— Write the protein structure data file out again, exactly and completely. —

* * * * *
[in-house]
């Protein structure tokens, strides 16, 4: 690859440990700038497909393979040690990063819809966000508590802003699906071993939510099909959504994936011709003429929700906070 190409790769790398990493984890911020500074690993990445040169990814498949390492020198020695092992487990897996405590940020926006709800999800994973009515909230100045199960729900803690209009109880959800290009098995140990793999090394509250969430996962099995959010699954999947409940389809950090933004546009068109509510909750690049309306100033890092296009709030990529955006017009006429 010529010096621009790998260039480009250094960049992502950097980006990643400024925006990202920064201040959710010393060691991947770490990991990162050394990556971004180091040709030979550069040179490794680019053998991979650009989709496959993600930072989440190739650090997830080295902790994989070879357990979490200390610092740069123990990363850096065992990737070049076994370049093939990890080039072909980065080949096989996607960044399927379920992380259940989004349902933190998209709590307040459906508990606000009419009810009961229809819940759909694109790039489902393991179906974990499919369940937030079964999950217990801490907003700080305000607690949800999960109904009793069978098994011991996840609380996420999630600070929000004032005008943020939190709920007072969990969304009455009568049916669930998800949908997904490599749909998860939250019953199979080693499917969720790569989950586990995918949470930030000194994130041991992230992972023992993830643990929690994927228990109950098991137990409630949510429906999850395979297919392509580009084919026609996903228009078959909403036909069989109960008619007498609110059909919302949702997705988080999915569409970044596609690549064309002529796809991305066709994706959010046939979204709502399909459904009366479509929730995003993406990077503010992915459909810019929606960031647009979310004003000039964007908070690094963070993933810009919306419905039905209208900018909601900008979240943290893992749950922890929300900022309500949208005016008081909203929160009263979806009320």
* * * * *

[in-house]
């Protein structure tokens, strides 16, 4: 690859440990700038497909393979040690990063819809966000508590802003699906071993939510099909959504994936011709003429929700906070 190409790769790398990493984890911020500074690993990445040169990814498949390492020198020695092992487990897996405590940020926006709800999800994973009515909230100045199960729900803690209009109880959800290009098995140990793999090394509250969430996962099995959010699954999947409940389809950090933004546009068109509510909750690049309306100033890092296009709030990529955006017009006429 010529010096621009790998260039480009250094960049992502950097980006990643400024925006990202920064201040959710010393060691991947770490990991990162050394990556971004180091040709030979550069040179490794680019053998991979650009989709496959993600930072989440190739650090997830080295902790994989070879357990979490200390610092740069123990990363850096065992990737070049076994370049093939990890080039072909980065080949096989996607960044399927379920992380259940989004349902933190998209709590307040459906508990606000009419009810009961229809819940759909694109790039489902393991179906974990499919369940937030079964999950217990801490907003700080305000607690949800999960109904009793069978098994011991996840609380996420999630600070929000004032005008943020939190709920007072969990969304009455009568049916669930998800949908997904490599749909998860939250019953199979080693499917969720790569989950586990995918949470930030000194994130041991992230992972023992993830643990929690994927228990109950098991137990409630949510429906999850395979297919392509580009084919026609996903228009078959909403036909069989109960008619007498609110059909919302949702997705988080999915569409970044596609690549064309002529796809991305066709994706959010046939979204709502399909459904009366479509929730995003993406990077503010992915459909810019929606960031647009979310004003000039964007908070690094963070993933810009919306419905039905209208900018909601900008979240943290893992749950922890929300900022309500949208005016008081909203929160009263979806009320």